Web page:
researched. This presentation should present to the audience (who will not have the

opportunity to read the report) a well-organized enlightenment regarding the topic that

you investigated. You should also be prepared to answer questions regarding the topic.

b. 35% - Research Report --Quality of research conducted; Strength/validity of conclusions

based upon research; Organizational structure of report (refer to “a” through “k”

above); 10% - Professional Presentation (grammar, spelling, etc.)

FIDM eLearning Program Page 3 of 3

c. 30% - Critical Thinking –Deep and thoughtful thesis developed from the assigned

scientific topic; strong critical evaluation of relationship of research to thesis; clear and

cohesive conclusion; interesting proposal for future research; generate interests from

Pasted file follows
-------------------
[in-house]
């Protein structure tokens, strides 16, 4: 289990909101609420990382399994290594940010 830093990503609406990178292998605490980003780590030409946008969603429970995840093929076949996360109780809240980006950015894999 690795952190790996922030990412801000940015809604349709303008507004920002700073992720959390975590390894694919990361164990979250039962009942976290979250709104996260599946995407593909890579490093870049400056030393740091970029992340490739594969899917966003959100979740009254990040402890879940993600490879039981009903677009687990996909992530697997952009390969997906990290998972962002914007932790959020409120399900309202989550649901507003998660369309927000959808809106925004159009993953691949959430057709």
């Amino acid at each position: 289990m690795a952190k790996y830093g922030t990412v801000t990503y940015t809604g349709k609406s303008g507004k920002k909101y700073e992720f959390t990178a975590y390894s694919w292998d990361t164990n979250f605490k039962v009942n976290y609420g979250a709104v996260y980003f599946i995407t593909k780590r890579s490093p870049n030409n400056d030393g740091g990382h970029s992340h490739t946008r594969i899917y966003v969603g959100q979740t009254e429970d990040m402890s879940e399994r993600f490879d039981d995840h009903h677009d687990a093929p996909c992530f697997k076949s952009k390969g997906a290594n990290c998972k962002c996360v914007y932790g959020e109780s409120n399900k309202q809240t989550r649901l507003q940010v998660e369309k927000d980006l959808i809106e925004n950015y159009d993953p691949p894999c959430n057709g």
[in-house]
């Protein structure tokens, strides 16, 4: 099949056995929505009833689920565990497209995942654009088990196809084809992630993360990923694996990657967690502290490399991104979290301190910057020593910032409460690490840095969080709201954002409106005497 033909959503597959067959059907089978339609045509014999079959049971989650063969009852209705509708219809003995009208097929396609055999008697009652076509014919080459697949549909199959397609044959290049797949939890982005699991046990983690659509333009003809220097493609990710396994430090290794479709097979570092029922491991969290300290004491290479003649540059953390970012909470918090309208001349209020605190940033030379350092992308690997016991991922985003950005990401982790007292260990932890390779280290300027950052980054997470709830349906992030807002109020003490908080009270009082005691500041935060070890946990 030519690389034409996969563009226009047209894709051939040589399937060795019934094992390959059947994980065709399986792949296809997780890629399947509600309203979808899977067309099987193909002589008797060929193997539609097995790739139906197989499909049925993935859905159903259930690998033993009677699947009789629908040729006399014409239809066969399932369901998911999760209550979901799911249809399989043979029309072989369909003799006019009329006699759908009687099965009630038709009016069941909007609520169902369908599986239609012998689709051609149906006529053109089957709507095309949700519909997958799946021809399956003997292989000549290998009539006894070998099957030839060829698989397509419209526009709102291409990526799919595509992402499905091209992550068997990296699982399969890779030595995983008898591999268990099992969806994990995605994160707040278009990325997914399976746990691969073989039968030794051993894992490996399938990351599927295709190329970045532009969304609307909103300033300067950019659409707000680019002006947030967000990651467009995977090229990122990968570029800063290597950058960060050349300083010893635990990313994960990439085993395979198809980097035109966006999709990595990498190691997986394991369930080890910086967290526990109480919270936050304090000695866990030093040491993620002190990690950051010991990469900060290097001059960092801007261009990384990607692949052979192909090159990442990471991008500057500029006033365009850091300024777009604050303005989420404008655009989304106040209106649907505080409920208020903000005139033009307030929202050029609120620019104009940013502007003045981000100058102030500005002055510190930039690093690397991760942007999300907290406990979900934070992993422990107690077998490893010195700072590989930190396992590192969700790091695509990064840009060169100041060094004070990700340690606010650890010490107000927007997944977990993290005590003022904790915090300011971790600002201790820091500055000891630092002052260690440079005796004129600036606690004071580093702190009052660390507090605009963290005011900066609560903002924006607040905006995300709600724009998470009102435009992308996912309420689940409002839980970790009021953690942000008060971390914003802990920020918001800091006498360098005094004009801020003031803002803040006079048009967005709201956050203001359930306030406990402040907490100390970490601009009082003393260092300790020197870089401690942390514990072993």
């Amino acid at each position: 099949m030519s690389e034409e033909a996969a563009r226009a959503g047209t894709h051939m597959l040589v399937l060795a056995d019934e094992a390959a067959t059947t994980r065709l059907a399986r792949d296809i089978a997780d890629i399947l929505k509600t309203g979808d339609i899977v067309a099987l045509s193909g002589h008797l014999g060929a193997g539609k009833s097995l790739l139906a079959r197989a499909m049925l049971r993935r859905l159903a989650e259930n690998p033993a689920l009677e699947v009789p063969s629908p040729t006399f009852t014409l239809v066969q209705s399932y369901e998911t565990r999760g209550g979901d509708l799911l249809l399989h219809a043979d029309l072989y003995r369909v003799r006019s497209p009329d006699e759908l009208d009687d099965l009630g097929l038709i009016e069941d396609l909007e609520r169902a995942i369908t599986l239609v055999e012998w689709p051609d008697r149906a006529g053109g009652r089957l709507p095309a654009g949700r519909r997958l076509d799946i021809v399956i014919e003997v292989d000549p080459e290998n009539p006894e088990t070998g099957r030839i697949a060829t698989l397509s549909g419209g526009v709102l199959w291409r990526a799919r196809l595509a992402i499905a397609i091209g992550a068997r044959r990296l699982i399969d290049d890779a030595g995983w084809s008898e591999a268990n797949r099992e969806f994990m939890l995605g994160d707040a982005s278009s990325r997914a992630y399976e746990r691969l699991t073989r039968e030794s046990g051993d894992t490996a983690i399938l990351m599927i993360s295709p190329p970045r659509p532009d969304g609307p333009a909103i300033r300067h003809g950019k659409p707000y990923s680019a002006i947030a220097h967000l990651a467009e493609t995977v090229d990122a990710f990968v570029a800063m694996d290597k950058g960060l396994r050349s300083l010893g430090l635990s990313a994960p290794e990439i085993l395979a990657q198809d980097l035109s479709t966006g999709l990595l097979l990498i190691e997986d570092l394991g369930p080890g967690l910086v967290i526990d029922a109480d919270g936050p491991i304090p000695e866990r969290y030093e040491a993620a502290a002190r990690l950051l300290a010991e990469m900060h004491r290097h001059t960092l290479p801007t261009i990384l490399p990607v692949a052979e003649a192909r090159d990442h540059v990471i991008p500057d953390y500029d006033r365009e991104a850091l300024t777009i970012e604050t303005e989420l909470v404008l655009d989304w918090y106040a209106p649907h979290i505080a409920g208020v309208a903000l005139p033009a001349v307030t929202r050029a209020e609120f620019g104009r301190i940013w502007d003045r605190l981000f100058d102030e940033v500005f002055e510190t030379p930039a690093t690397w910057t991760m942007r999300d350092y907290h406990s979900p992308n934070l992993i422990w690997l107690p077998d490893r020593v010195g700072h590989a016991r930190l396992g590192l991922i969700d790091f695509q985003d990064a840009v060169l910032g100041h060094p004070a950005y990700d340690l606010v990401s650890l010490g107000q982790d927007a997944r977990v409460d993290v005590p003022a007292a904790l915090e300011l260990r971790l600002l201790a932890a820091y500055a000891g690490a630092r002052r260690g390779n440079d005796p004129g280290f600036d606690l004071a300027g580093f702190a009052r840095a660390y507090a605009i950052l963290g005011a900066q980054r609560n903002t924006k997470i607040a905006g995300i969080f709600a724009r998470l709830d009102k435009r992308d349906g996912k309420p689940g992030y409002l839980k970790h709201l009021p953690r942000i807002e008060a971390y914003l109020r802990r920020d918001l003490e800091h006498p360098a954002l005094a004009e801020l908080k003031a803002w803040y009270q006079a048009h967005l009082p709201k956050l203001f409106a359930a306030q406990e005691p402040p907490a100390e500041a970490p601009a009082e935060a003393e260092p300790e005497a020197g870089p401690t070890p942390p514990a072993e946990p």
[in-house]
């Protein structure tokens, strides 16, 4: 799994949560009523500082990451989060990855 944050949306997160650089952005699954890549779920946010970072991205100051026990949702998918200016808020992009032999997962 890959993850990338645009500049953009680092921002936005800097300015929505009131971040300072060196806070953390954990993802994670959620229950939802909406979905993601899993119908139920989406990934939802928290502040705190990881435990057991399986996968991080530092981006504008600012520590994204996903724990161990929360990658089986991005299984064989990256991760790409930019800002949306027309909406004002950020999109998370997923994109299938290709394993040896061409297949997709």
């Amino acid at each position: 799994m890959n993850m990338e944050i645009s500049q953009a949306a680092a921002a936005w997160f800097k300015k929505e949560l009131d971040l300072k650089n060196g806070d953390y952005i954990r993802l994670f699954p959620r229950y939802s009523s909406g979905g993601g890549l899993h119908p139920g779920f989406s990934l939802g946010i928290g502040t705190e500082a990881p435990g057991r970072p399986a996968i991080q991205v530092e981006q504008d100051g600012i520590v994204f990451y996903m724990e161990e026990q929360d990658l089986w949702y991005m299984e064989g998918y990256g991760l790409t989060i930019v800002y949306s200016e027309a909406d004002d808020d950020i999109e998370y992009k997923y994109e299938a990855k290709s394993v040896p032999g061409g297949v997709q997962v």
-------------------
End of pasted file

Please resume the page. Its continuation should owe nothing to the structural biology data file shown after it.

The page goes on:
the audience.

Cocaine vs. Methamphetamine


Explanation of the topic

Brief background on the drugs

Importance of understanding the difference between cocaine and methamphetamine

Origin of the Drugs

Historical background of cocaine and methamphetamine

The current distribution of the drugs

Comparison of the production methods

Chemical Composition

Explanation of the critical components of cocaine and methamphetamine

Comparison of their chemical structures

Discussion of the implications of these structures on their effects

Effects on the physical and mental health

Physical effects of cocaine and methamphetamine

Comparison of their physiological impacts

Discussion about the behavioral and cognitive effects of the drugs

Impact at the Community Level

Discussion of the social and economic implications of cocaine and methamphetamine abuse

Comparison of the public health and safety issues related to the use of these drugs

Discussion of the efforts to reduce drug abuse and the impact of these efforts on the community


Summary of the main findings

Final thoughts on the importance of understanding the differences between cocaine and methamphetamine.

Expert paper writers are just a few clicks away

Place an order in 3 easy steps. Takes less than 5 mins.

Calculate the price of your order

You will get a personal manager and a discount.
We'll send you the first draft for approval by at
Total price: